Rep. Maloney Introduces Bill to Help First-Time Buyers

John Jordan | August 2017

U.S. Rep. Sean Patrick Maloney's press conference in Middletown.

MIDDLETOWN—U.S. Rep. Sean Patrick Maloney (D-NY-18) held a press conference at the home of recent first-time homebuyers Taylor and Justin Van Dyke on Aug. 23rd to announce he intends to re-introduce bipartisan legislation to assist first-time homebuyers save for their down payment and pay for closing costs on their initial home purchase.

Rep. Maloney ‘s bill would raise the current $10,000 threshold a homebuyer could withdraw from their IRA account to $25,000 without incurring a tax penalty and would help prospective first-time homebuyers throughout the Hudson Valley.

“Rental costs are out of control and housing isn’t getting any cheaper,” said Rep. Maloney. “It doesn’t make any sense for the government to penalize people who want to make a smart investment in their first home, and my bill would fix that.”

In 1997, Congress passed legislation allowing first time homebuyers to withdraw up to $10,000 from their IRA without incurring a penalty. Under current law, individuals who withdraw more than $10,000 from their IRA before age 59.5 incur a 10% tax in addition to having the withdrawal subject to income taxes. Rep. Maloney’s “First Time Homeowner Savings Plan Act” would increase the limit to $25,000 and index it to account for inflation.

A host of state and local politicians were on hand for the press conference as well as representatives of the Hudson Gateway Association of Realtors, including HGAR Chief Executive Officer Richard Haggerty, COO Ann Garti and National Association of Realtors Federal Political Coordinator Katheryn DeClerck.

“I am thrilled to see Rep. Maloney’s continued and consistent efforts to help residents in the Hudson Valley,” said DeClerck, an associate broker with Better Homes and Gardens Rand Realty’s Goshen office. “I hope the word gets out to people all around the country to support this bill. Homeownership matters to everybody, it contributes to strong communities, people who purchase a home buy furniture and landscaping and invest in their communities.”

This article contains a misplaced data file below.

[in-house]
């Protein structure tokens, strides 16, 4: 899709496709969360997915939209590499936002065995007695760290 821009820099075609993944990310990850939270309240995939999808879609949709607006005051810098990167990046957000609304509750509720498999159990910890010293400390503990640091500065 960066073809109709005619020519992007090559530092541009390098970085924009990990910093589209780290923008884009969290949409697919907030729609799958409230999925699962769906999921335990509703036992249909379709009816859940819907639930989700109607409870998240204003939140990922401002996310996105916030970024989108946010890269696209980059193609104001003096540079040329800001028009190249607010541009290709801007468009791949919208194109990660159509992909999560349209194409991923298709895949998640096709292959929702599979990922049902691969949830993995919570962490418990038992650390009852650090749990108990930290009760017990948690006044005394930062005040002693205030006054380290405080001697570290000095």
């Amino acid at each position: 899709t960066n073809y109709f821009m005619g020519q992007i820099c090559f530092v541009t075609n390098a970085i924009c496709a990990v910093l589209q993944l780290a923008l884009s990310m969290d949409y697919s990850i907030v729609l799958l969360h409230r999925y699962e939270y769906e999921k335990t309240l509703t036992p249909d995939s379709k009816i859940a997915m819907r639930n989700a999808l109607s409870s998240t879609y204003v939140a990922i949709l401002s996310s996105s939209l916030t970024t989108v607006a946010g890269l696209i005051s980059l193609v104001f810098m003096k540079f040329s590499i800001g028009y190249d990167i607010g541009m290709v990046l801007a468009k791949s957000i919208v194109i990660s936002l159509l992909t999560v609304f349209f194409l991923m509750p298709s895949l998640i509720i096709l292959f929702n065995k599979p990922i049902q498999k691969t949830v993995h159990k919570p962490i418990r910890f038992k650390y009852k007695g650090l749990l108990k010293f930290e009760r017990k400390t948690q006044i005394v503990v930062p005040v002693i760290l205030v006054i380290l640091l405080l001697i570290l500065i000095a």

DeClerck noted that a typical Orange County homebuyer would need to save at least $13,000 for their down payment and closing costs on purchasing a median-priced home. Rep. Maloney related that homebuyers in more expensive areas of the Hudson Valley require significantly more funds to cover closing costs, which makes his legislation even more necessary for those first-time buyers.

“I support this bill wholeheartedly because I have three grown children, and they’re about to look for a permanent place to live,” said New York State Assemblywoman Aileen Gunther. “I’m hoping this legislation will pass quickly in Washington—I don’t think anybody could oppose it.”

“Homeownership is the foundation of our community,” said Executive Director of the Orange County Rural Development Advisory Corporation Faith Moore. “This provision will be an opportunity to add another tool to our assistance.”

“We strongly support Congressman Maloney’s First Time Homeowner Savings Plan Act,” said Connie Fagan, director of the Putnam County Housing Corporation. “Putnam County Housing Corporation’s Housing Needs Assessment (January 2014) prepared by the Center for Housing Solutions, Pattern for Progress revealed, ‘88% of owners and renters in Putnam County, regardless of income level, are living in unaffordable and severely cost burdened housing.’ This bill would assist more young individuals and families in realizing the dream of owning a home in their community.”

High rents and high housing costs are making it increasingly difficult for first-time homebuyers to save money and invest in a home. First-time homebuyers make up only 32% of all buyers, which is the lowest rate since 1987. Additionally, the number of renters dedicating at least half of their income toward housing hit a record high of 11 million people in 2014, according to the Joint Center for Housing Studies of Harvard University.

John Jordan
Editor, Real Estate In-Depth